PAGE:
> OK, but now if we are interacting with the same menu over a
> telecommunications link of some kind, the possibility for timeout
> -- and therefore a deadlock -- increases without bound, e.g. when
> the base character and the combining diaeresis go out in separate
> IP packets.
Forgive me, but this discussion seems to be endless and after all this
talk I still cannot understand what the supposed problems are.
(I understand that it is important for us to stick together and make
the world believe that we are here to solve all these `difficult'
problems, as otherwise we would all lose our jobs---but I'll make an
exception here and actually say something about this one.)
(1) "Difficulties in the design of (the equivalent of) an "expect"
script that somehow has to recognize and handle prompts."
It seems rather poor design to me to try to build Unicode
character handling into "expect." Expect was never meant to
recognize abstract characters, it is a simple mechanism to wait
for byte sequences (without any interpretation!) on a stream, and
to respond with certain actions (such as sending other byte
Expect shouldn't try to interpret the sequences it receives, nor
the ones it sends. That's not its job, and that would be
completely useless. When writing "expect" scripts, you don't
specify sequences of (abstract) Unicode characters, but concrete
sequences of bytes, as they will be received or sent over the
line. If you look at it that way, there is no problem.
Sure, that means that an expect script will break if some crazy
operator changes the internal presentation of a prompt from using
combining characters to a precomposed one. So what? It will also
fail if the operator changes the space in "Log in" to a
non-breakable one, and anything less than full artificial
intelligence isn't going to make this problem go away.
Expect scripts are normally created by running a login session
manually, while logging the system output to a file. Later, you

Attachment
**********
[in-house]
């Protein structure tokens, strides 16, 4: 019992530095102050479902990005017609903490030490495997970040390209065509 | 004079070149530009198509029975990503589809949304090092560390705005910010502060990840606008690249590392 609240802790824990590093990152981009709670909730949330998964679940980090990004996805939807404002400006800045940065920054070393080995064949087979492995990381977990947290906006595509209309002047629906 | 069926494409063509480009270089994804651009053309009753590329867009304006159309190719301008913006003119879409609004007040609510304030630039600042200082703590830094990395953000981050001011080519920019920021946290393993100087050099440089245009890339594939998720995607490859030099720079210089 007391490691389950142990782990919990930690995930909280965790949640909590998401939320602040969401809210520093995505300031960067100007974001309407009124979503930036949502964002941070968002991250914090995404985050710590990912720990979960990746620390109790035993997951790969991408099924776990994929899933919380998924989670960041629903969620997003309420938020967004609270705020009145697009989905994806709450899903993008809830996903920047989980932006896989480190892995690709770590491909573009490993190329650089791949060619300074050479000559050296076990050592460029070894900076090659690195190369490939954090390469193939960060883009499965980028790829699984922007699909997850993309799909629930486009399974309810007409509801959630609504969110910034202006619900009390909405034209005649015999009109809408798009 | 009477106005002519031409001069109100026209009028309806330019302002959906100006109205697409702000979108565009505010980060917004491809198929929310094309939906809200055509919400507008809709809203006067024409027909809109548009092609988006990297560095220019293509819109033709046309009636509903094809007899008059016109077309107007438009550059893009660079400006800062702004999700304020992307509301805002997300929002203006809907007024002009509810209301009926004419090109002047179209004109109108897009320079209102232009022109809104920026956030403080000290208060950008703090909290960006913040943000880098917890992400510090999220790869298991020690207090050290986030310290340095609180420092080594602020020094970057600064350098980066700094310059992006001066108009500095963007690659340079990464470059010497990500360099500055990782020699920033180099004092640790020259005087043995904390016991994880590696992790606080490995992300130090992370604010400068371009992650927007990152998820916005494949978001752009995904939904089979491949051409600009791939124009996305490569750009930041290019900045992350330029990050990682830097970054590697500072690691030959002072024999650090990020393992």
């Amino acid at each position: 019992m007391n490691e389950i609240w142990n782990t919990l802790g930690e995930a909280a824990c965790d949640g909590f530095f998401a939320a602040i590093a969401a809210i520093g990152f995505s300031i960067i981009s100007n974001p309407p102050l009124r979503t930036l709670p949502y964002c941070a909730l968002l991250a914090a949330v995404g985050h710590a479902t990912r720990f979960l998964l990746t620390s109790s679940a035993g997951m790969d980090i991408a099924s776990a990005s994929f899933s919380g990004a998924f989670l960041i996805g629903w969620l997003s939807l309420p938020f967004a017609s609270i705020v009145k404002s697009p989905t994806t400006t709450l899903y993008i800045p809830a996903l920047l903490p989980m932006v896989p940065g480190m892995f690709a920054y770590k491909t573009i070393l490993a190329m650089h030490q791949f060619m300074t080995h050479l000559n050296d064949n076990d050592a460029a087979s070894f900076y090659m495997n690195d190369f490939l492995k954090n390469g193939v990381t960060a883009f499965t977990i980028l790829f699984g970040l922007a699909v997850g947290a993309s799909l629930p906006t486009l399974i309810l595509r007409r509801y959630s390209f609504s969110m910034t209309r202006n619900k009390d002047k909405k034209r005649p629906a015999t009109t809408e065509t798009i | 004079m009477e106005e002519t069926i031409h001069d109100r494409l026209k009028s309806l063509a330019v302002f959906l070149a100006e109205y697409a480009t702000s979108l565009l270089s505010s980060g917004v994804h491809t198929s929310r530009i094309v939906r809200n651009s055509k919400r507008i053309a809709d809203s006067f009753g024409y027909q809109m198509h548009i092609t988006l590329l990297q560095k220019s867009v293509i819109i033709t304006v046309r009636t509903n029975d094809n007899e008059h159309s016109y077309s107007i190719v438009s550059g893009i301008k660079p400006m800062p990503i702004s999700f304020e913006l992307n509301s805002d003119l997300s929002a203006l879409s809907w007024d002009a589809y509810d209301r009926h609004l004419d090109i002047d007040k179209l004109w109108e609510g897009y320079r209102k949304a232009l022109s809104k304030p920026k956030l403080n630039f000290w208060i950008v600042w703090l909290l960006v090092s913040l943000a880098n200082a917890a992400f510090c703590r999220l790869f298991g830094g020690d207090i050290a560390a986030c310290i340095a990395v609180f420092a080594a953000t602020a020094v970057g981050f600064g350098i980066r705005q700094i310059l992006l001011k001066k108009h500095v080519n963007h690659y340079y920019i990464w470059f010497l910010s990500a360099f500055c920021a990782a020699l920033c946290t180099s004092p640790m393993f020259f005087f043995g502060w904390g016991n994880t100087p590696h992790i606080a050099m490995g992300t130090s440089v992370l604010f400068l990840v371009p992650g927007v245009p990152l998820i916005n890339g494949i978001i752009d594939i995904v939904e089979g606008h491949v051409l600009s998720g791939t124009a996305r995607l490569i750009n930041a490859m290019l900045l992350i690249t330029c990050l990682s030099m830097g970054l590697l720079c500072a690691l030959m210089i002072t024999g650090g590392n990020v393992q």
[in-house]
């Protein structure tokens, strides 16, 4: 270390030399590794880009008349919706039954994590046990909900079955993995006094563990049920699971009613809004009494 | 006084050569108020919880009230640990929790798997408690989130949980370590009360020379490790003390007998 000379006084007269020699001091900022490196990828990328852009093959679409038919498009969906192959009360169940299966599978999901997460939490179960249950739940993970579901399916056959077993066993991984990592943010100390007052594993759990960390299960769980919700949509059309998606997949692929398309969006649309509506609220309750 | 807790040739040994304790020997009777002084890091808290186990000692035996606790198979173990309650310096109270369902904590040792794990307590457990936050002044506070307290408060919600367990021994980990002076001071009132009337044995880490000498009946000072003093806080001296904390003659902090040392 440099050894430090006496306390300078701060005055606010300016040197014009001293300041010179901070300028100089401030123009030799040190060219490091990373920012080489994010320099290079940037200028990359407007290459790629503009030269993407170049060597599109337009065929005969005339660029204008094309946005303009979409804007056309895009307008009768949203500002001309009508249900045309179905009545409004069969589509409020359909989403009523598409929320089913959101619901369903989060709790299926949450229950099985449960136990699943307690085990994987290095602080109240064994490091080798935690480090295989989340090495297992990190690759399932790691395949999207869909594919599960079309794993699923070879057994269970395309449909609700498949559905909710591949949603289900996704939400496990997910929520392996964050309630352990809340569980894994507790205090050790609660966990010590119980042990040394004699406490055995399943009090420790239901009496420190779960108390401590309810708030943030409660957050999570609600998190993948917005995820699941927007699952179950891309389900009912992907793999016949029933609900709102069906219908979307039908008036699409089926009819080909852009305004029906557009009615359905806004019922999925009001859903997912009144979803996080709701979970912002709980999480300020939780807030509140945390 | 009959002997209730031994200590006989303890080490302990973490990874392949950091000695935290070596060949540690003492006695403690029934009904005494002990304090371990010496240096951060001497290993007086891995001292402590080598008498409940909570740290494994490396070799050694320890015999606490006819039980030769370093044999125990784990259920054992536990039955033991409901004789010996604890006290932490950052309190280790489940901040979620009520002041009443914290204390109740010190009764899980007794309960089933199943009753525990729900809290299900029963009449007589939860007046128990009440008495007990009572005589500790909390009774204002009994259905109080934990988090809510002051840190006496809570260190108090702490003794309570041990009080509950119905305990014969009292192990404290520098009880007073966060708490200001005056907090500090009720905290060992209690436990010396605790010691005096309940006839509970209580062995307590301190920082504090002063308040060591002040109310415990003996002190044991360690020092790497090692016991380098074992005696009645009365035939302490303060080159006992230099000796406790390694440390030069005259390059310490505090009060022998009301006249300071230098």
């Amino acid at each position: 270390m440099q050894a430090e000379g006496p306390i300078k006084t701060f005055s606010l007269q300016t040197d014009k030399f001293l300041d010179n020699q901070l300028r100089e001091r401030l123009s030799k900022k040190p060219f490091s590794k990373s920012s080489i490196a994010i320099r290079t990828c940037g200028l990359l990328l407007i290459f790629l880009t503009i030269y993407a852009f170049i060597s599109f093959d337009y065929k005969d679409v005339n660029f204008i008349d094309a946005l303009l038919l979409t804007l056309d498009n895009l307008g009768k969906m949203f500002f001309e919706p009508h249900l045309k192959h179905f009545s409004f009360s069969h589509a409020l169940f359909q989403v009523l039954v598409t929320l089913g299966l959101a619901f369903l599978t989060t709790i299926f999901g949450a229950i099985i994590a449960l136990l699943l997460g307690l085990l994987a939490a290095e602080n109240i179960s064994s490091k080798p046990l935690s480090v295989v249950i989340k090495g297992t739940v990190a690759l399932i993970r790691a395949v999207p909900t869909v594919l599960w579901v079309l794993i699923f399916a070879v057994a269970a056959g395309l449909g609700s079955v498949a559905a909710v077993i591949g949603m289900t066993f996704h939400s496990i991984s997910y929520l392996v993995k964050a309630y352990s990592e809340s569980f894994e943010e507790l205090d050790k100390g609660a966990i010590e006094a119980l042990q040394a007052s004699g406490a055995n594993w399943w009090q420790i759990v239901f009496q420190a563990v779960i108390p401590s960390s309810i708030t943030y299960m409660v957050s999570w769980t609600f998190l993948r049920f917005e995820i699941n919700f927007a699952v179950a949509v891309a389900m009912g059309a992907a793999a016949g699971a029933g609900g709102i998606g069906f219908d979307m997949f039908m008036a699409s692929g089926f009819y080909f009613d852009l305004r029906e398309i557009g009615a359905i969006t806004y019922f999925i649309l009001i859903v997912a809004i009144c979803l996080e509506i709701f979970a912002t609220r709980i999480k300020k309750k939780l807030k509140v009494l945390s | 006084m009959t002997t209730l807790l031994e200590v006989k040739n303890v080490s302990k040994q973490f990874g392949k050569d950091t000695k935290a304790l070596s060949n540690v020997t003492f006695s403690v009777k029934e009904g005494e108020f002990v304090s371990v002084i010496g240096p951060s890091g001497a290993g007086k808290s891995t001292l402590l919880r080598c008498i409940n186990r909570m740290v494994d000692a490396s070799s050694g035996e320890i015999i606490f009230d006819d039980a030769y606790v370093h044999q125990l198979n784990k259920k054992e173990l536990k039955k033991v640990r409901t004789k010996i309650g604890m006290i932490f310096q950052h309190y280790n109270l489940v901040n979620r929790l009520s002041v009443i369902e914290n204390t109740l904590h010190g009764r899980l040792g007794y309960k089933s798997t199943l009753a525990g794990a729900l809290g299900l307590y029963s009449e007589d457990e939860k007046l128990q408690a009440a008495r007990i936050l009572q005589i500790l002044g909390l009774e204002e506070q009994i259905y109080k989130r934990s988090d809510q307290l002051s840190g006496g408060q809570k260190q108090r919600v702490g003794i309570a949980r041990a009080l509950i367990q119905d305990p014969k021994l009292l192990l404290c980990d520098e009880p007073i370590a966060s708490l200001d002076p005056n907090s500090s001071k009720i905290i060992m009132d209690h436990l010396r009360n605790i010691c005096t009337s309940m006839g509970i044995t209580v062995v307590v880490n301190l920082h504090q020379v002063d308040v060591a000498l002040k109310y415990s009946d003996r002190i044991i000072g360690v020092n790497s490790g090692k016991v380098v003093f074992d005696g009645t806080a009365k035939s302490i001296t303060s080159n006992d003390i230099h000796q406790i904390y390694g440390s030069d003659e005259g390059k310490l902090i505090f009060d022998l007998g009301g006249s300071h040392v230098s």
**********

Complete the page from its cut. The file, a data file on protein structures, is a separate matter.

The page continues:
use the byte sequences from the file to set up the expect
script. What these sequences "mean" is completely irrelevant to
expect. It would be counterproductive to try to add this kind of
knowledge to it (or at least I cannot see any possible benefit in
(2) "It is not possible for an application to recognize single key
presses representing A or A+combining ring."
Let's ignore the fact that typical GUI applications don't get
their keyboard input from a stream, but get it nicely prepackaged
from a `windows' server, and let's look at a program running on a
remote machine through a terminal connection.
To take an example, let's look at a program called "vi" running on
"bigiron.ust.hk", to which I'm logged in through `ssh' from
Now, how does "vi" distinguish me pressing the ESC key (which is
an important `command' in "vi") from me pressing the "Cursor Up"
key (which happens to generate a sequence starting with 0x1b, the
equivalent of the ESC key, and which is also a rather useful key
to press in "vi")?
You see, this is not a new problem. In fact, it has been solved
for decades. In fact, it has been solved so well that you haven't
even noticed that it has been solved before :-)
I'll leave it as homework to figure out what the solution is (yes,
I'm a teacher by profession :-)
Best wishes, and good night,
(4 am, after uncountable bottles of beer, so forgive me if I'm not
making any sense)
This archive was generated by hypermail 2.1.2 : Tue Jul 10 2001 - 17:20:53 EDT